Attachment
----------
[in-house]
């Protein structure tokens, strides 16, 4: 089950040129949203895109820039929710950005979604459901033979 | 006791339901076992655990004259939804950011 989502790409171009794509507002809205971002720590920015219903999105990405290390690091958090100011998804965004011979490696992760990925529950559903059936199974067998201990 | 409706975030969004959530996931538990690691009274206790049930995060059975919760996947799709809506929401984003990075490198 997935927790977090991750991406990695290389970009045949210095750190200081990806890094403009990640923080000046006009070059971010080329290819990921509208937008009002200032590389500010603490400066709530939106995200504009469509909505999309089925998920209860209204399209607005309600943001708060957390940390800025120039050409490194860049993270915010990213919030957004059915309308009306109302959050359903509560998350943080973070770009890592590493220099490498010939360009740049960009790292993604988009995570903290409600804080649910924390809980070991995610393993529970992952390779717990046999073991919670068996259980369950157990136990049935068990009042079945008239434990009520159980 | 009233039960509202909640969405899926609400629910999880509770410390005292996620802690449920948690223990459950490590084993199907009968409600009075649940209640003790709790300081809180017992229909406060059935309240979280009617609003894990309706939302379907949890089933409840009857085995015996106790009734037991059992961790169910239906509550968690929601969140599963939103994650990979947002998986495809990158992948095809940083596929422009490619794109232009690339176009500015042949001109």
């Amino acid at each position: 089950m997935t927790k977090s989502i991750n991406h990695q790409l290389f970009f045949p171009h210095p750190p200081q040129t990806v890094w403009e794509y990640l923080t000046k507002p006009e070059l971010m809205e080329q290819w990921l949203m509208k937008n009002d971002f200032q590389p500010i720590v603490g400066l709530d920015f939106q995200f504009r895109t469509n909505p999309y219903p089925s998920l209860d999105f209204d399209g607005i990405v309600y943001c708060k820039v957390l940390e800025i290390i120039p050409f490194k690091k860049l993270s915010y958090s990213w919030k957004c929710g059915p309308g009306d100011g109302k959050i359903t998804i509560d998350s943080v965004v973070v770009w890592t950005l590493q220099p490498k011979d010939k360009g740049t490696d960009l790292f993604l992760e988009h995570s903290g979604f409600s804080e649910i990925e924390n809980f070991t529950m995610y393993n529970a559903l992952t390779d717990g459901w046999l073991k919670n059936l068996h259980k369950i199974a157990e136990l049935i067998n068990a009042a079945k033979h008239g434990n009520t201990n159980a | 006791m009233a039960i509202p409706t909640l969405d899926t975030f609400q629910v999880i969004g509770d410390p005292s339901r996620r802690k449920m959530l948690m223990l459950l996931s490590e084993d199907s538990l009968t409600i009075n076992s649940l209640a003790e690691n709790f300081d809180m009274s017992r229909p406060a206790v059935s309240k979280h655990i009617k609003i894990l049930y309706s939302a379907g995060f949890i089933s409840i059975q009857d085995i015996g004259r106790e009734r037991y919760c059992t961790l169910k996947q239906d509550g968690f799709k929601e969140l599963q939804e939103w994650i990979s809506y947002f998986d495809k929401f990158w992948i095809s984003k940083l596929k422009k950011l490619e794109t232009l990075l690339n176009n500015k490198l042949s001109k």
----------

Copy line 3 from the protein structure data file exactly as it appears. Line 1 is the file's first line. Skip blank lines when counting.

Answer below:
């Amino acid at each position: 089950m997935t927790k977090s989502i991750n991406h990695q790409l290389f970009f045949p171009h210095p750190p200081q040129t990806v890094w403009e794509y990640l923080t000046k507002p006009e070059l971010m809205e080329q290819w990921l949203m509208k937008n009002d971002f200032q590389p500010i720590v603490g400066l709530d920015f939106q995200f504009r895109t469509n909505p999309y219903p089925s998920l209860d999105f209204d399209g607005i990405v309600y943001c708060k820039v957390l940390e800025i290390i120039p050409f490194k690091k860049l993270s915010y958090s990213w919030k957004c929710g059915p309308g009306d100011g109302k959050i359903t998804i509560d998350s943080v965004v973070v770009w890592t950005l590493q220099p490498k011979d010939k360009g740049t490696d960009l790292f993604l992760e988009h995570s903290g979604f409600s804080e649910i990925e924390n809980f070991t529950m995610y393993n529970a559903l992952t390779d717990g459901w046999l073991k919670n059936l068996h259980k369950i199974a157990e136990l049935i067998n068990a009042a079945k033979h008239g434990n009520t201990n159980a | 006791m009233a039960i509202p409706t909640l969405d899926t975030f609400q629910v999880i969004g509770d410390p005292s339901r996620r802690k449920m959530l948690m223990l459950l996931s490590e084993d199907s538990l009968t409600i009075n076992s649940l209640a003790e690691n709790f300081d809180m009274s017992r229909p406060a206790v059935s309240k979280h655990i009617k609003i894990l049930y309706s939302a379907g995060f949890i089933s409840i059975q009857d085995i015996g004259r106790e009734r037991y919760c059992t961790l169910k996947q239906d509550g968690f799709k929601e969140l599963q939804e939103w994650i990979s809506y947002f998986d495809k929401f990158w992948i095809s984003k940083l596929k422009k950011l490619e794109t232009l990075l690339n176009n500015k490198l042949s001109k």